13 June 2019
According to a statement released by Israel’s Justice Ministry, Sara Netanyahu, the wife of Israeli Prime Minister Benjamin Netanyahu, agreed to plead guilty to the lesser charge of taking unfair advantage of a mistake, on Wednesday in a case concerning illegally ordered meals at the Prime Minister’s residence. She will also pay $15,300 back to the state.  The plea bargain negotiations took more than six months and Judge Mordechay Caduri pressed the sides to come to a compromise soon.
She used state funds to pay waiters to serve the meals on weekends and during private events. She ordered catered meals worth a total of $50,000. The orders were illegal under Israeli law because there was a cook employed at the prime minister’s residence at the time, whose job it was to cater for the prime minister, his family and their guests.
On Sunday, Jerusalem’s Magistrate’s Court is expected to approve Sara Netanyahu’s plea bargain, which will mark her with a criminal record, the Jerusalem Post reported.
In 2016, a court ruled that she had mistreated a housecleaner and awarded the man $42,000 in damages. Other employees have accused her of abuse. Former housekeeper Shira Raban is currently suing Sara Netanyahu for $63,000 in damages over mistreatment and harassment.
Ezra Saidoff, former deputy chief of the prime minister’s bureau, has also reached a plea deal with prosecutors, according to his attorney. He will have to pay a fine of 10,000 shekels and do 120 hours of community service.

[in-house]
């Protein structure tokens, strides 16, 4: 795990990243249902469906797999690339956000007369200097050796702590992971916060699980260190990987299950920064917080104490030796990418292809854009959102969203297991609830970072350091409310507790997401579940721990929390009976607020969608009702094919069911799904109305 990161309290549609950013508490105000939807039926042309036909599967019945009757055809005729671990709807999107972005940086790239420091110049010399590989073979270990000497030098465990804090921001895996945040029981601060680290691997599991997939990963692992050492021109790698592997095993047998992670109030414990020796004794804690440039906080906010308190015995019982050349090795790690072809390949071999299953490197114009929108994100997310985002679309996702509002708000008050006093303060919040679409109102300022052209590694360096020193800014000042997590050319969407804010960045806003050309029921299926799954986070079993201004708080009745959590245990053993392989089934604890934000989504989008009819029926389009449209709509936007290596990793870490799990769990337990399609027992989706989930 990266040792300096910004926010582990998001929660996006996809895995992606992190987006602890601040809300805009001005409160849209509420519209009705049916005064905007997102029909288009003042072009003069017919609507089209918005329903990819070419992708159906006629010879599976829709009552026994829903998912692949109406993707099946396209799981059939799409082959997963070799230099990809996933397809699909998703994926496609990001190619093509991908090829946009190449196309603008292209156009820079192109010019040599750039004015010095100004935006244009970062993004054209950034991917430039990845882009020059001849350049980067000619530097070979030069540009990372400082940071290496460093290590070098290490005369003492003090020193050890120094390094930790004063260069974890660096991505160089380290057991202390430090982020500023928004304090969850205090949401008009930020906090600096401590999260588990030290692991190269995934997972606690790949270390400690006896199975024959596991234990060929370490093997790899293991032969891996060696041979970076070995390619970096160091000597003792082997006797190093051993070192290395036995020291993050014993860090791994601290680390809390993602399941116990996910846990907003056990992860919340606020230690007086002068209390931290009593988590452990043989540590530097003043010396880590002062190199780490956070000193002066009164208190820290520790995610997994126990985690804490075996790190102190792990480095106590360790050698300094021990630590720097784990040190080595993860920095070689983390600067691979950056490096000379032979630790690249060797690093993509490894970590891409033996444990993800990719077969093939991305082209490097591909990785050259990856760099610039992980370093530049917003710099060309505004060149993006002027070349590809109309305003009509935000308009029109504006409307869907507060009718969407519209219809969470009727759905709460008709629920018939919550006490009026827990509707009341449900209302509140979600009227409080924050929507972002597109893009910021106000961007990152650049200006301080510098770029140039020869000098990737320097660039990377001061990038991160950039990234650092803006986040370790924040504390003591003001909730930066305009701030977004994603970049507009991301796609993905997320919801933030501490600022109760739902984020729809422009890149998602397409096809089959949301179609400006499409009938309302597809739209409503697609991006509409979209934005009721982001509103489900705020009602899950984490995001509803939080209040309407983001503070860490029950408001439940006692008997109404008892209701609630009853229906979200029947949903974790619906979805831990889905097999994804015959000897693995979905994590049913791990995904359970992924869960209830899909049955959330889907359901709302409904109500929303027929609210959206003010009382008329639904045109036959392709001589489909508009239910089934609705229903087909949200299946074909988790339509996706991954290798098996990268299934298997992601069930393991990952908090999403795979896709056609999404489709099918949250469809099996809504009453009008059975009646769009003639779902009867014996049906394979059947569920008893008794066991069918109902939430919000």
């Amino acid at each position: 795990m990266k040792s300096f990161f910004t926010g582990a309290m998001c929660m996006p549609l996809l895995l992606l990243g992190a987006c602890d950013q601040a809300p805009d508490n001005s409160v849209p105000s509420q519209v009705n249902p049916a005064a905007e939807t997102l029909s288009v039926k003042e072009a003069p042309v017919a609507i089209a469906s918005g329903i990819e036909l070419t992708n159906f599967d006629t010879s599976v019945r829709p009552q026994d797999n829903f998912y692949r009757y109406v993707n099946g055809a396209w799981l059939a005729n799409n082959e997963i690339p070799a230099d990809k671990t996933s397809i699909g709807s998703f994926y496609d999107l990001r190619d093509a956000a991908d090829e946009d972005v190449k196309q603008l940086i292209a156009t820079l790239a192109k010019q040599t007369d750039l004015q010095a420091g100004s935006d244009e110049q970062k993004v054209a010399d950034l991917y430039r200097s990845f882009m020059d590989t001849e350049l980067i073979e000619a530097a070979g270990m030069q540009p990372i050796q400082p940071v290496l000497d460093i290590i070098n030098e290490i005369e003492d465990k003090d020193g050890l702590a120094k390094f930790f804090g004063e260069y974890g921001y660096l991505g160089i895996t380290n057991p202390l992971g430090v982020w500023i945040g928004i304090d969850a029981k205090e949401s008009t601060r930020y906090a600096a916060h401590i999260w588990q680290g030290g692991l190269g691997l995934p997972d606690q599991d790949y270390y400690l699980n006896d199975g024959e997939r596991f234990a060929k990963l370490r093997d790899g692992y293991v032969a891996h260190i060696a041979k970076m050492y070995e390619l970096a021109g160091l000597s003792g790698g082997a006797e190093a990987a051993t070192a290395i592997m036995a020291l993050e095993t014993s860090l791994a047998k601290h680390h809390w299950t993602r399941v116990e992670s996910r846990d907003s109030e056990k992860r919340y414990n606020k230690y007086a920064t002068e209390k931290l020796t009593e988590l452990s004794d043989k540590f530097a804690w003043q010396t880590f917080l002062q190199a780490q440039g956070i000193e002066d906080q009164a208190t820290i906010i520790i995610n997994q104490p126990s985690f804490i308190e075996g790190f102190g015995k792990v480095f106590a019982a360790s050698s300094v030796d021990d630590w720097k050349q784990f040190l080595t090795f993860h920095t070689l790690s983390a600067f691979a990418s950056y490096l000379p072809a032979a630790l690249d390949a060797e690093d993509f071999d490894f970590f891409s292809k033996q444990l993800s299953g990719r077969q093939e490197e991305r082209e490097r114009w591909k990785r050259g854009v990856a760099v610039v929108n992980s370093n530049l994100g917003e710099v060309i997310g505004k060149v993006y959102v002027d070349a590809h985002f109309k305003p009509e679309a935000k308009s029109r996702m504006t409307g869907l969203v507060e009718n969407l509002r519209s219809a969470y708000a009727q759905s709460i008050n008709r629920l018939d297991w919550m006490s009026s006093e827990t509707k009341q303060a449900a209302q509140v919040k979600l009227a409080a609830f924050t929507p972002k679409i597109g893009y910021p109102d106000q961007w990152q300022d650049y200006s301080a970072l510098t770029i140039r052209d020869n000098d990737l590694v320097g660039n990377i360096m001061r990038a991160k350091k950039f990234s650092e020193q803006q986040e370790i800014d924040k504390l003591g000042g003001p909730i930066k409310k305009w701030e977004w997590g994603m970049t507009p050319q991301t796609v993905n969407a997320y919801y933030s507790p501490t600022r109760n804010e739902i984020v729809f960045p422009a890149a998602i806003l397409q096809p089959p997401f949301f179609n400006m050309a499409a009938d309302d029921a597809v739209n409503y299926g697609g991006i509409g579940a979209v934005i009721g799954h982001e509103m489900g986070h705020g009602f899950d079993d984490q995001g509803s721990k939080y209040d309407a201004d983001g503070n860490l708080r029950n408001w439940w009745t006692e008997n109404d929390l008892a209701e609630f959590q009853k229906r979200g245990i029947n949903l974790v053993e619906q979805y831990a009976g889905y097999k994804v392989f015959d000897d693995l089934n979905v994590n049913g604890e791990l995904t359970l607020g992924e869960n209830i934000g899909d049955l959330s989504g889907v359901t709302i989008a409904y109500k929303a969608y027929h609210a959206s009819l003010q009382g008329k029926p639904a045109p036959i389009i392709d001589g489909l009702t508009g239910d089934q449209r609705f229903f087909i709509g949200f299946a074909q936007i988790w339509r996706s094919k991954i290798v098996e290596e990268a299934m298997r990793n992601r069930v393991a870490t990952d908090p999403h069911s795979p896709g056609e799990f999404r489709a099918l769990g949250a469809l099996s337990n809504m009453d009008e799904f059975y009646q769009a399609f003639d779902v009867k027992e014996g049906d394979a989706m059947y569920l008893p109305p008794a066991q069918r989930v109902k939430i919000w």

Benjamin Netanyahu faces potential charges of bribery and breach of trust in three separate corruption investigations. Netanyahu’s legal team has sought to delay the hearing so that he would have enough time to pass an immunity law in the Knesset, effectively shielding him from prosecution.
In the first case, known as Case 1000, he is alleged to have received gifts from overseas billionaires totalling $280,000, including cigars, champagne, jewellery and more. In another case, known as Case 2000, deals with alleged negotiations between Netanyahu and Arnon “Noni” Mozes, the owner of one of Israel’s largest newspapers, Yedioth Ahronoth. Netanyahu asked for favourable coverage of his party in return for limiting the circulation of Yedioth Ahronoth’s largest rival, Israel Hayom. In another case, known as Case 4000, Netanyahu offered regulatory benefits to Bezeq worth $280 million, in exchange for favourable news coverage from Walla News!, an online news organization related to Bezeq. The Attorney General said he intended to indict Shaul Elovitch, primary shareholder of Bezeq, with bribery, pending a hearing. CNN reported.